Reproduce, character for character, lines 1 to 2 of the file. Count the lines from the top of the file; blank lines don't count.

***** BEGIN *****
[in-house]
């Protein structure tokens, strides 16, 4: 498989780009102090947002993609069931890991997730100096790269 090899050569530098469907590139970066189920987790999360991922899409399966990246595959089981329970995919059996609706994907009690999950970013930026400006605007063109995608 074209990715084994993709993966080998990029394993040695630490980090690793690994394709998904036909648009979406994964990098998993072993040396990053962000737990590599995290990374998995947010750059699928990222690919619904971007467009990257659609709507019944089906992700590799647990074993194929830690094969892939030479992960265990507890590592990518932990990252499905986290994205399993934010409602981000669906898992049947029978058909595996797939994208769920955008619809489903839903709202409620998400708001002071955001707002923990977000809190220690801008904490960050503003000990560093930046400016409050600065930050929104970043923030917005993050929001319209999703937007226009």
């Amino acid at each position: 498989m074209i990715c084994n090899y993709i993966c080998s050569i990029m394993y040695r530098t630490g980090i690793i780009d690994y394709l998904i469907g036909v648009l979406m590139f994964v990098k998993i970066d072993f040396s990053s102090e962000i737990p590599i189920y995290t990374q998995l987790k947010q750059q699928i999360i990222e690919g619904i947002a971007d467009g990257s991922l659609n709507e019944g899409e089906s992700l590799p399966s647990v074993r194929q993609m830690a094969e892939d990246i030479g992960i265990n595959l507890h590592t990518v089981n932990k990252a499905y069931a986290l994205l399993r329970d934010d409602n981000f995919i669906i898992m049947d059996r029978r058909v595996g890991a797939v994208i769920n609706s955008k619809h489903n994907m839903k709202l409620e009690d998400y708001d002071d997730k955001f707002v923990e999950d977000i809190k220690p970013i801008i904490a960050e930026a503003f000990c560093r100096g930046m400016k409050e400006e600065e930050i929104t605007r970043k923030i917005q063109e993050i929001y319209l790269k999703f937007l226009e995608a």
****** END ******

[in-house]
């Protein structure tokens, strides 16, 4: 498989780009102090947002993609069931890991997730100096790269 090899050569530098469907590139970066189920987790999360991922899409399966990246595959089981329970995919059996609706994907009690999950970013930026400006605007063109995608 074209990715084994993709993966080998990029394993040695630490980090690793690994394709998904036909648009979406994964990098998993072993040396990053962000737990590599995290990374998995947010750059699928990222690919619904971007467009990257659609709507019944089906992700590799647990074993194929830690094969892939030479992960265990507890590592990518932990990252499905986290994205399993934010409602981000669906898992049947029978058909595996797939994208769920955008619809489903839903709202409620998400708001002071955001707002923990977000809190220690801008904490960050503003000990560093930046400016409050600065930050929104970043923030917005993050929001319209999703937007226009």